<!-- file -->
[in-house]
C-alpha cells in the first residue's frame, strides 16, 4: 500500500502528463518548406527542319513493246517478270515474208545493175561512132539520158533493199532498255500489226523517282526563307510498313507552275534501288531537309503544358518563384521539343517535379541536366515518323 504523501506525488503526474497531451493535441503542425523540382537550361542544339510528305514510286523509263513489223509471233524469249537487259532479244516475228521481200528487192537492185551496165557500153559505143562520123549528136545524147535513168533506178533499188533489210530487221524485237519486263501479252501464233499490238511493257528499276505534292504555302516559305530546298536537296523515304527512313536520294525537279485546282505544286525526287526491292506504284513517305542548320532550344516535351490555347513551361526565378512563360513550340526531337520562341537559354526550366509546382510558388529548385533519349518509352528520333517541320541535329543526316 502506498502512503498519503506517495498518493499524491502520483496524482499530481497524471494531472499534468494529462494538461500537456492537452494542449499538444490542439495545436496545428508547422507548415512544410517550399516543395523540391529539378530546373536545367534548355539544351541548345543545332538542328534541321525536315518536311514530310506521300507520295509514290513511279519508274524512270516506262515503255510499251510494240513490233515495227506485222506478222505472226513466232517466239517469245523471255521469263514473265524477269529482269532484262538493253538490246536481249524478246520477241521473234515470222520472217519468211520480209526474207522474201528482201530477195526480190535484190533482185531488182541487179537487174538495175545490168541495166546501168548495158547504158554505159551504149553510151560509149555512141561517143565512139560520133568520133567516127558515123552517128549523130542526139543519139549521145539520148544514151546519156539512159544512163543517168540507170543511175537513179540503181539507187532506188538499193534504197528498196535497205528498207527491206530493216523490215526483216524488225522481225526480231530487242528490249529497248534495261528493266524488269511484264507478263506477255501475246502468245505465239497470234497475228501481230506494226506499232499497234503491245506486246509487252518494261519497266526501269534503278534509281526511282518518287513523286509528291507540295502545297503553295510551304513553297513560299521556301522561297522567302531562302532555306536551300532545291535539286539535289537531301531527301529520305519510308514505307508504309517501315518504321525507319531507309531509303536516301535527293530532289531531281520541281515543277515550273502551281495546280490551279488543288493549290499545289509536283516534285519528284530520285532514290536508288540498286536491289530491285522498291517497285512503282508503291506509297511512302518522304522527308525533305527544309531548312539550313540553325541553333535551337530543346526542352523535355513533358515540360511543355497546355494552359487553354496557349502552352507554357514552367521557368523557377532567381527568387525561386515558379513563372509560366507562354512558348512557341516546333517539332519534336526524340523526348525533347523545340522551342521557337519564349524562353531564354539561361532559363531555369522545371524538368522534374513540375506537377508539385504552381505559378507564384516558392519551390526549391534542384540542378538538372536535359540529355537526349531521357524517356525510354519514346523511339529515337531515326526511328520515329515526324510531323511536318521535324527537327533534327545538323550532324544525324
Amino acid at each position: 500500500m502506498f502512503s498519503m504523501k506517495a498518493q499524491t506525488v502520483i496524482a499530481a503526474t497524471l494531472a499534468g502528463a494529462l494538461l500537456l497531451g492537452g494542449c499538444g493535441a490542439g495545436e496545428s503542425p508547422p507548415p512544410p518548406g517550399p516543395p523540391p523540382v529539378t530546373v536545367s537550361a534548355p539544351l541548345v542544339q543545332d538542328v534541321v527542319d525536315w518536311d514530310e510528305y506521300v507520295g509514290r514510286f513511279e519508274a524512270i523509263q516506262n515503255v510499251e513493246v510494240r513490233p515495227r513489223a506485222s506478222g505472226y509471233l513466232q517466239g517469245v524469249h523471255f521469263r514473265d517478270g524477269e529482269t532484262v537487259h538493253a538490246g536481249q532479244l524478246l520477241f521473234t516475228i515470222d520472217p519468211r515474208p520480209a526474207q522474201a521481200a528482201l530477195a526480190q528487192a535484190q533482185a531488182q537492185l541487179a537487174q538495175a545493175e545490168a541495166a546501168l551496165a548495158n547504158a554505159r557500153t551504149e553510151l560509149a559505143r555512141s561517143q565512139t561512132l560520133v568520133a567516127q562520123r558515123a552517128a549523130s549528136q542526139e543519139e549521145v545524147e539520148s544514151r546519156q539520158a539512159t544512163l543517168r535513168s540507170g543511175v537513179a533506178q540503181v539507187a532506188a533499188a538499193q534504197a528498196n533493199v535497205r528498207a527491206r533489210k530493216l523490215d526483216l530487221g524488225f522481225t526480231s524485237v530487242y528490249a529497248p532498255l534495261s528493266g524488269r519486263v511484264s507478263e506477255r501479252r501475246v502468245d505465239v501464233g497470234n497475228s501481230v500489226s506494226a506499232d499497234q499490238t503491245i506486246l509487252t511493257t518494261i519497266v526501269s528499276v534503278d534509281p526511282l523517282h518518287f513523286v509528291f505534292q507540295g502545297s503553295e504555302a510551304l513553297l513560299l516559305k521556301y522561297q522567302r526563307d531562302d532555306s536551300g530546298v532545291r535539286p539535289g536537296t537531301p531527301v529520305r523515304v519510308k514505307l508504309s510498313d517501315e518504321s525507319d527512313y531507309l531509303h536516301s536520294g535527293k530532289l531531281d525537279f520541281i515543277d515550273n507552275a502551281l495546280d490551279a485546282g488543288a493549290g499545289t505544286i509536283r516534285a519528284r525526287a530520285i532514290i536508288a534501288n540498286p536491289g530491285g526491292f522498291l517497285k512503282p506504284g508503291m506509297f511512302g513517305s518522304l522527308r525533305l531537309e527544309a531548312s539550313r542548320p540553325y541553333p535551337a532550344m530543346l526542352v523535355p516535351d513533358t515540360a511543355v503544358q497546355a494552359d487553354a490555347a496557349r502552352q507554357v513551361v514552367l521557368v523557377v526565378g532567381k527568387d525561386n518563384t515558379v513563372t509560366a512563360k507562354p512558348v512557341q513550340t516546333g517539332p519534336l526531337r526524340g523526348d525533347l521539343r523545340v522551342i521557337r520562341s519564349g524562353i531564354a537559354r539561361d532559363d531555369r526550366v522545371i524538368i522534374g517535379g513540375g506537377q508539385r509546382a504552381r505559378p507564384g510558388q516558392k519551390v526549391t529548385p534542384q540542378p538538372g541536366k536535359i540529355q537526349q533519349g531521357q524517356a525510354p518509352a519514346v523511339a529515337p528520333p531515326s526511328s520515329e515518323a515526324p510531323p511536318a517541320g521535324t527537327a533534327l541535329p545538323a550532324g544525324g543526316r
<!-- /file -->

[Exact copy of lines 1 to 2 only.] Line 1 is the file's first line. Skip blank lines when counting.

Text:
[in-house]
C-alpha cells in the first residue's frame, strides 16, 4: 500500500502528463518548406527542319513493246517478270515474208545493175561512132539520158533493199532498255500489226523517282526563307510498313507552275534501288531537309503544358518563384521539343517535379541536366515518323 504523501506525488503526474497531451493535441503542425523540382537550361542544339510528305514510286523509263513489223509471233524469249537487259532479244516475228521481200528487192537492185551496165557500153559505143562520123549528136545524147535513168533506178533499188533489210530487221524485237519486263501479252501464233499490238511493257528499276505534292504555302516559305530546298536537296523515304527512313536520294525537279485546282505544286525526287526491292506504284513517305542548320532550344516535351490555347513551361526565378512563360513550340526531337520562341537559354526550366509546382510558388529548385533519349518509352528520333517541320541535329543526316 502506498502512503498519503506517495498518493499524491502520483496524482499530481497524471494531472499534468494529462494538461500537456492537452494542449499538444490542439495545436496545428508547422507548415512544410517550399516543395523540391529539378530546373536545367534548355539544351541548345543545332538542328534541321525536315518536311514530310506521300507520295509514290513511279519508274524512270516506262515503255510499251510494240513490233515495227506485222506478222505472226513466232517466239517469245523471255521469263514473265524477269529482269532484262538493253538490246536481249524478246520477241521473234515470222520472217519468211520480209526474207522474201528482201530477195526480190535484190533482185531488182541487179537487174538495175545490168541495166546501168548495158547504158554505159551504149553510151560509149555512141561517143565512139560520133568520133567516127558515123552517128549523130542526139543519139549521145539520148544514151546519156539512159544512163543517168540507170543511175537513179540503181539507187532506188538499193534504197528498196535497205528498207527491206530493216523490215526483216524488225522481225526480231530487242528490249529497248534495261528493266524488269511484264507478263506477255501475246502468245505465239497470234497475228501481230506494226506499232499497234503491245506486246509487252518494261519497266526501269534503278534509281526511282518518287513523286509528291507540295502545297503553295510551304513553297513560299521556301522561297522567302531562302532555306536551300532545291535539286539535289537531301531527301529520305519510308514505307508504309517501315518504321525507319531507309531509303536516301535527293530532289531531281520541281515543277515550273502551281495546280490551279488543288493549290499545289509536283516534285519528284530520285532514290536508288540498286536491289530491285522498291517497285512503282508503291506509297511512302518522304522527308525533305527544309531548312539550313540553325541553333535551337530543346526542352523535355513533358515540360511543355497546355494552359487553354496557349502552352507554357514552367521557368523557377532567381527568387525561386515558379513563372509560366507562354512558348512557341516546333517539332519534336526524340523526348525533347523545340522551342521557337519564349524562353531564354539561361532559363531555369522545371524538368522534374513540375506537377508539385504552381505559378507564384516558392519551390526549391534542384540542378538538372536535359540529355537526349531521357524517356525510354519514346523511339529515337531515326526511328520515329515526324510531323511536318521535324527537327533534327545538323550532324544525324